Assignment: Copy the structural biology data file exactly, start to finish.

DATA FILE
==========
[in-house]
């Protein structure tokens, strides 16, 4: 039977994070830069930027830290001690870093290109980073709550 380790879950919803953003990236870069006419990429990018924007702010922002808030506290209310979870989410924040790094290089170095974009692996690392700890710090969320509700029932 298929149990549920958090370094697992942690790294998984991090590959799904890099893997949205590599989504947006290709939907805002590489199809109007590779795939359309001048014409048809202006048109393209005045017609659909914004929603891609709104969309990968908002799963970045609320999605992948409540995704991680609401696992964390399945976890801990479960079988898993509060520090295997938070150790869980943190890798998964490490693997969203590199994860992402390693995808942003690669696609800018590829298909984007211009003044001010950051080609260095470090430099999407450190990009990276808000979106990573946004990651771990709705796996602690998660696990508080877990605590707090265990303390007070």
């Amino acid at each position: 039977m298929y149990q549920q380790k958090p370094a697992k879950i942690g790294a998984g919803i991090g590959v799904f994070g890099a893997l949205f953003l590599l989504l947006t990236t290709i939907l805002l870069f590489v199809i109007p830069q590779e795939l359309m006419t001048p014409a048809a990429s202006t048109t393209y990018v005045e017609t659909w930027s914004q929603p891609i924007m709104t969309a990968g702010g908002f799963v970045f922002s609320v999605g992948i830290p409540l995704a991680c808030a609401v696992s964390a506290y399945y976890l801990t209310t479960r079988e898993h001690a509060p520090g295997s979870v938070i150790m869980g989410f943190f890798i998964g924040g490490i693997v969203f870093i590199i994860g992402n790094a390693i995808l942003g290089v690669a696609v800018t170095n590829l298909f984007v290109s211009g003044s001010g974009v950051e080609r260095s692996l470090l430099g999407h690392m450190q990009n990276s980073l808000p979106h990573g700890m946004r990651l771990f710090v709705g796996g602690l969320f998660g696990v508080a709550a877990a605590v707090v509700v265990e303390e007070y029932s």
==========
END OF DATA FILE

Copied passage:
[in-house]
């Protein structure tokens, strides 16, 4: 039977994070830069930027830290001690870093290109980073709550 380790879950919803953003990236870069006419990429990018924007702010922002808030506290209310979870989410924040790094290089170095974009692996690392700890710090969320509700029932 298929149990549920958090370094697992942690790294998984991090590959799904890099893997949205590599989504947006290709939907805002590489199809109007590779795939359309001048014409048809202006048109393209005045017609659909914004929603891609709104969309990968908002799963970045609320999605992948409540995704991680609401696992964390399945976890801990479960079988898993509060520090295997938070150790869980943190890798998964490490693997969203590199994860992402390693995808942003690669696609800018590829298909984007211009003044001010950051080609260095470090430099999407450190990009990276808000979106990573946004990651771990709705796996602690998660696990508080877990605590707090265990303390007070």
């Amino acid at each position: 039977m298929y149990q549920q380790k958090p370094a697992k879950i942690g790294a998984g919803i991090g590959v799904f994070g890099a893997l949205f953003l590599l989504l947006t990236t290709i939907l805002l870069f590489v199809i109007p830069q590779e795939l359309m006419t001048p014409a048809a990429s202006t048109t393209y990018v005045e017609t659909w930027s914004q929603p891609i924007m709104t969309a990968g702010g908002f799963v970045f922002s609320v999605g992948i830290p409540l995704a991680c808030a609401v696992s964390a506290y399945y976890l801990t209310t479960r079988e898993h001690a509060p520090g295997s979870v938070i150790m869980g989410f943190f890798i998964g924040g490490i693997v969203f870093i590199i994860g992402n790094a390693i995808l942003g290089v690669a696609v800018t170095n590829l298909f984007v290109s211009g003044s001010g974009v950051e080609r260095s692996l470090l430099g999407h690392m450190q990009n990276s980073l808000p979106h990573g700890m946004r990651l771990f710090v709705g796996g602690l969320f998660g696990v508080a709550a877990a605590v707090v509700v265990e303390e007070y029932s």